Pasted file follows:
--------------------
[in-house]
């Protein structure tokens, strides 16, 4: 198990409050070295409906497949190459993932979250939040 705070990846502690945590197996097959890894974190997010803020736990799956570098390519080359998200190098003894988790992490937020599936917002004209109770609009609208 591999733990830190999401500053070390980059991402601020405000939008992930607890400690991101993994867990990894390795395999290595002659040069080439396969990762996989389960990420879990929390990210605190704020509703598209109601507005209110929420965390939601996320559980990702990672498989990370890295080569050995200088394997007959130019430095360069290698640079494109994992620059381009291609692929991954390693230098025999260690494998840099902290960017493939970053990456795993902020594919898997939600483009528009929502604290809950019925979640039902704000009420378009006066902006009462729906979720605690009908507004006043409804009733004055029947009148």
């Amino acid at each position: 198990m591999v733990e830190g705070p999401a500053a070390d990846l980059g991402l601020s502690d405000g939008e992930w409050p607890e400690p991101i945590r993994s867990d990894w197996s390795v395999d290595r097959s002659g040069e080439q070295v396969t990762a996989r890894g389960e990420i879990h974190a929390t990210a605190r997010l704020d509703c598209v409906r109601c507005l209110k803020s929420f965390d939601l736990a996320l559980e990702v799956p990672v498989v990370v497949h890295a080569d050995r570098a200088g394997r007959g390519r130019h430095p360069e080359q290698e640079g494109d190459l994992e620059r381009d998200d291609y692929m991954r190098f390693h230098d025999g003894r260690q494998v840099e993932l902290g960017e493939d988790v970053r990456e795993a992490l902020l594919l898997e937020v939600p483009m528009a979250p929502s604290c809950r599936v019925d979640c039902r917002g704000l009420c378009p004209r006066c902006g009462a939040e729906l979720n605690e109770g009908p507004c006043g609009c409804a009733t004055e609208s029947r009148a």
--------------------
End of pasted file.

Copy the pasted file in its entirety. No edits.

[in-house]
């Protein structure tokens, strides 16, 4: 198990409050070295409906497949190459993932979250939040 705070990846502690945590197996097959890894974190997010803020736990799956570098390519080359998200190098003894988790992490937020599936917002004209109770609009609208 591999733990830190999401500053070390980059991402601020405000939008992930607890400690991101993994867990990894390795395999290595002659040069080439396969990762996989389960990420879990929390990210605190704020509703598209109601507005209110929420965390939601996320559980990702990672498989990370890295080569050995200088394997007959130019430095360069290698640079494109994992620059381009291609692929991954390693230098025999260690494998840099902290960017493939970053990456795993902020594919898997939600483009528009929502604290809950019925979640039902704000009420378009006066902006009462729906979720605690009908507004006043409804009733004055029947009148």
């Amino acid at each position: 198990m591999v733990e830190g705070p999401a500053a070390d990846l980059g991402l601020s502690d405000g939008e992930w409050p607890e400690p991101i945590r993994s867990d990894w197996s390795v395999d290595r097959s002659g040069e080439q070295v396969t990762a996989r890894g389960e990420i879990h974190a929390t990210a605190r997010l704020d509703c598209v409906r109601c507005l209110k803020s929420f965390d939601l736990a996320l559980e990702v799956p990672v498989v990370v497949h890295a080569d050995r570098a200088g394997r007959g390519r130019h430095p360069e080359q290698e640079g494109d190459l994992e620059r381009d998200d291609y692929m991954r190098f390693h230098d025999g003894r260690q494998v840099e993932l902290g960017e493939d988790v970053r990456e795993a992490l902020l594919l898997e937020v939600p483009m528009a979250p929502s604290c809950r599936v019925d979640c039902r917002g704000l009420c378009p004209r006066c902006g009462a939040e729906l979720n605690e109770g009908p507004c006043g609009c409804a009733t004055e609208s029947r009148a």